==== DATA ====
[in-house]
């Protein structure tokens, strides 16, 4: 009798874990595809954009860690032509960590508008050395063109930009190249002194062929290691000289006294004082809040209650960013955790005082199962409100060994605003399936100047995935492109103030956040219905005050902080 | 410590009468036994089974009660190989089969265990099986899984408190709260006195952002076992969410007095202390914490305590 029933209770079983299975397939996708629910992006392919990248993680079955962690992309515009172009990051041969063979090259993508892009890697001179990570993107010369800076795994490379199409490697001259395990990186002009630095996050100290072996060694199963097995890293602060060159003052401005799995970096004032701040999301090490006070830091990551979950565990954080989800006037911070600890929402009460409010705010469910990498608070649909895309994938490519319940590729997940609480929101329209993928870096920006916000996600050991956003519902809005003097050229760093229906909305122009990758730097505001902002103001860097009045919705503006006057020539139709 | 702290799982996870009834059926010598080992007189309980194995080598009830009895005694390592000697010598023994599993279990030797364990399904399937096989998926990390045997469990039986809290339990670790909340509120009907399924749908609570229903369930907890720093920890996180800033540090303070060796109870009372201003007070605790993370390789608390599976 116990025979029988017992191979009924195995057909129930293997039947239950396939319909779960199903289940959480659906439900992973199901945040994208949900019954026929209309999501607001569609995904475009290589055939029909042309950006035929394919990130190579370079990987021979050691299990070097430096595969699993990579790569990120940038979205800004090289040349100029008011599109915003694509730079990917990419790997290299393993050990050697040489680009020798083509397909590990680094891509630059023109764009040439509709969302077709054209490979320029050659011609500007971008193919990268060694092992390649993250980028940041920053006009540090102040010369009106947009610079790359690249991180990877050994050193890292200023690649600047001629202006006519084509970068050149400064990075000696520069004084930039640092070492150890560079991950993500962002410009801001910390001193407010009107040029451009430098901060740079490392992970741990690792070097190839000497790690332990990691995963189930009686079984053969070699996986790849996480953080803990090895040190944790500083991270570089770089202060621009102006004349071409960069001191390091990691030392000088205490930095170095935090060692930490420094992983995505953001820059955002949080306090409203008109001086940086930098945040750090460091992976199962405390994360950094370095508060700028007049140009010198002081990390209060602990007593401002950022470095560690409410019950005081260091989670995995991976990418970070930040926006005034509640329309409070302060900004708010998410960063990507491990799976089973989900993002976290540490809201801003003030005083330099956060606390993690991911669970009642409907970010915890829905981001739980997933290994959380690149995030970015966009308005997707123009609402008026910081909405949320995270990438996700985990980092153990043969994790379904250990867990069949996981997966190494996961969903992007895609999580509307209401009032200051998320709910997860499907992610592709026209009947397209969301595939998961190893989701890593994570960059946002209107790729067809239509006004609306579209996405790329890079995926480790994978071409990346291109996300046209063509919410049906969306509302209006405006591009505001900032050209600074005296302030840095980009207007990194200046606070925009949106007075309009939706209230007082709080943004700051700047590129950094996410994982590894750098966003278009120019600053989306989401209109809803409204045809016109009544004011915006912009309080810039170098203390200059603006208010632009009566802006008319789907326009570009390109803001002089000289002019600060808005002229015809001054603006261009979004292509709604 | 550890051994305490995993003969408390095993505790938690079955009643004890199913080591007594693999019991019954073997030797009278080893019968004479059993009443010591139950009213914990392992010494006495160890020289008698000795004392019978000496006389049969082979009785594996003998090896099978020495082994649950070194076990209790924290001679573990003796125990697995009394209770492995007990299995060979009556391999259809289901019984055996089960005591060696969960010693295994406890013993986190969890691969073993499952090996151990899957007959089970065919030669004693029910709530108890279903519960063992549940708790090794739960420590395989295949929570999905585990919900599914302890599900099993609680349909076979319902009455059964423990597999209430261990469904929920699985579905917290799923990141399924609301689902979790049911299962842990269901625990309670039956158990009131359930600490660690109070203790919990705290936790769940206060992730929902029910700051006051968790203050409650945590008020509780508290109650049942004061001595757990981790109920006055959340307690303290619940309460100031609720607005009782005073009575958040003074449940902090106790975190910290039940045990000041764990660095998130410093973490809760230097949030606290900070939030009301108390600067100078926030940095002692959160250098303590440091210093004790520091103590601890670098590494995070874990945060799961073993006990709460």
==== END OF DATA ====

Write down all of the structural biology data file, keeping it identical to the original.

[in-house]
């Protein structure tokens, strides 16, 4: 009798874990595809954009860690032509960590508008050395063109930009190249002194062929290691000289006294004082809040209650960013955790005082199962409100060994605003399936100047995935492109103030956040219905005050902080 | 410590009468036994089974009660190989089969265990099986899984408190709260006195952002076992969410007095202390914490305590 029933209770079983299975397939996708629910992006392919990248993680079955962690992309515009172009990051041969063979090259993508892009890697001179990570993107010369800076795994490379199409490697001259395990990186002009630095996050100290072996060694199963097995890293602060060159003052401005799995970096004032701040999301090490006070830091990551979950565990954080989800006037911070600890929402009460409010705010469910990498608070649909895309994938490519319940590729997940609480929101329209993928870096920006916000996600050991956003519902809005003097050229760093229906909305122009990758730097505001902002103001860097009045919705503006006057020539139709 | 702290799982996870009834059926010598080992007189309980194995080598009830009895005694390592000697010598023994599993279990030797364990399904399937096989998926990390045997469990039986809290339990670790909340509120009907399924749908609570229903369930907890720093920890996180800033540090303070060796109870009372201003007070605790993370390789608390599976 116990025979029988017992191979009924195995057909129930293997039947239950396939319909779960199903289940959480659906439900992973199901945040994208949900019954026929209309999501607001569609995904475009290589055939029909042309950006035929394919990130190579370079990987021979050691299990070097430096595969699993990579790569990120940038979205800004090289040349100029008011599109915003694509730079990917990419790997290299393993050990050697040489680009020798083509397909590990680094891509630059023109764009040439509709969302077709054209490979320029050659011609500007971008193919990268060694092992390649993250980028940041920053006009540090102040010369009106947009610079790359690249991180990877050994050193890292200023690649600047001629202006006519084509970068050149400064990075000696520069004084930039640092070492150890560079991950993500962002410009801001910390001193407010009107040029451009430098901060740079490392992970741990690792070097190839000497790690332990990691995963189930009686079984053969070699996986790849996480953080803990090895040190944790500083991270570089770089202060621009102006004349071409960069001191390091990691030392000088205490930095170095935090060692930490420094992983995505953001820059955002949080306090409203008109001086940086930098945040750090460091992976199962405390994360950094370095508060700028007049140009010198002081990390209060602990007593401002950022470095560690409410019950005081260091989670995995991976990418970070930040926006005034509640329309409070302060900004708010998410960063990507491990799976089973989900993002976290540490809201801003003030005083330099956060606390993690991911669970009642409907970010915890829905981001739980997933290994959380690149995030970015966009308005997707123009609402008026910081909405949320995270990438996700985990980092153990043969994790379904250990867990069949996981997966190494996961969903992007895609999580509307209401009032200051998320709910997860499907992610592709026209009947397209969301595939998961190893989701890593994570960059946002209107790729067809239509006004609306579209996405790329890079995926480790994978071409990346291109996300046209063509919410049906969306509302209006405006591009505001900032050209600074005296302030840095980009207007990194200046606070925009949106007075309009939706209230007082709080943004700051700047590129950094996410994982590894750098966003278009120019600053989306989401209109809803409204045809016109009544004011915006912009309080810039170098203390200059603006208010632009009566802006008319789907326009570009390109803001002089000289002019600060808005002229015809001054603006261009979004292509709604 | 550890051994305490995993003969408390095993505790938690079955009643004890199913080591007594693999019991019954073997030797009278080893019968004479059993009443010591139950009213914990392992010494006495160890020289008698000795004392019978000496006389049969082979009785594996003998090896099978020495082994649950070194076990209790924290001679573990003796125990697995009394209770492995007990299995060979009556391999259809289901019984055996089960005591060696969960010693295994406890013993986190969890691969073993499952090996151990899957007959089970065919030669004693029910709530108890279903519960063992549940708790090794739960420590395989295949929570999905585990919900599914302890599900099993609680349909076979319902009455059964423990597999209430261990469904929920699985579905917290799923990141399924609301689902979790049911299962842990269901625990309670039956158990009131359930600490660690109070203790919990705290936790769940206060992730929902029910700051006051968790203050409650945590008020509780508290109650049942004061001595757990981790109920006055959340307690303290619940309460100031609720607005009782005073009575958040003074449940902090106790975190910290039940045990000041764990660095998130410093973490809760230097949030606290900070939030009301108390600067100078926030940095002692959160250098303590440091210093004790520091103590601890670098590494995070874990945060799961073993006990709460």